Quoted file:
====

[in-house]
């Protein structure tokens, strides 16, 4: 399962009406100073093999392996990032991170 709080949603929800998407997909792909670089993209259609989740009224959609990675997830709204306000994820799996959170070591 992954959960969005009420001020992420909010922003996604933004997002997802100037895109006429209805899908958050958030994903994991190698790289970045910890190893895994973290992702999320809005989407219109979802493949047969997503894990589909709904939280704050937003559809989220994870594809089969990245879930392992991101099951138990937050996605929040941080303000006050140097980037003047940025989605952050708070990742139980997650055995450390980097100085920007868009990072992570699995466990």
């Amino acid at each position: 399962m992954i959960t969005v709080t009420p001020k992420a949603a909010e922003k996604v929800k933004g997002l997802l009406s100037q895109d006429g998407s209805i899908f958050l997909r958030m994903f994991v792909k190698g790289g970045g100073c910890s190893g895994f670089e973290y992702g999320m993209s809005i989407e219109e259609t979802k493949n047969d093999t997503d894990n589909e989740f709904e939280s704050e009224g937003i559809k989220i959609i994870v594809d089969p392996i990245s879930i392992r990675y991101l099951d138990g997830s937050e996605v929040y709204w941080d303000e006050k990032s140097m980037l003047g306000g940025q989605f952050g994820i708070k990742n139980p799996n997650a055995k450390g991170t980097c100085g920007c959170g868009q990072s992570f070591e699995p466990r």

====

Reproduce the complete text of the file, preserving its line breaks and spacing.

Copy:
[in-house]
């Protein structure tokens, strides 16, 4: 399962009406100073093999392996990032991170 709080949603929800998407997909792909670089993209259609989740009224959609990675997830709204306000994820799996959170070591 992954959960969005009420001020992420909010922003996604933004997002997802100037895109006429209805899908958050958030994903994991190698790289970045910890190893895994973290992702999320809005989407219109979802493949047969997503894990589909709904939280704050937003559809989220994870594809089969990245879930392992991101099951138990937050996605929040941080303000006050140097980037003047940025989605952050708070990742139980997650055995450390980097100085920007868009990072992570699995466990």
């Amino acid at each position: 399962m992954i959960t969005v709080t009420p001020k992420a949603a909010e922003k996604v929800k933004g997002l997802l009406s100037q895109d006429g998407s209805i899908f958050l997909r958030m994903f994991v792909k190698g790289g970045g100073c910890s190893g895994f670089e973290y992702g999320m993209s809005i989407e219109e259609t979802k493949n047969d093999t997503d894990n589909e989740f709904e939280s704050e009224g937003i559809k989220i959609i994870v594809d089969p392996i990245s879930i392992r990675y991101l099951d138990g997830s937050e996605v929040y709204w941080d303000e006050k990032s140097m980037l003047g306000g940025q989605f952050g994820i708070k990742n139980p799996n997650a055995k450390g991170t980097c100085g920007c959170g868009q990072s992570f070591e699995p466990r």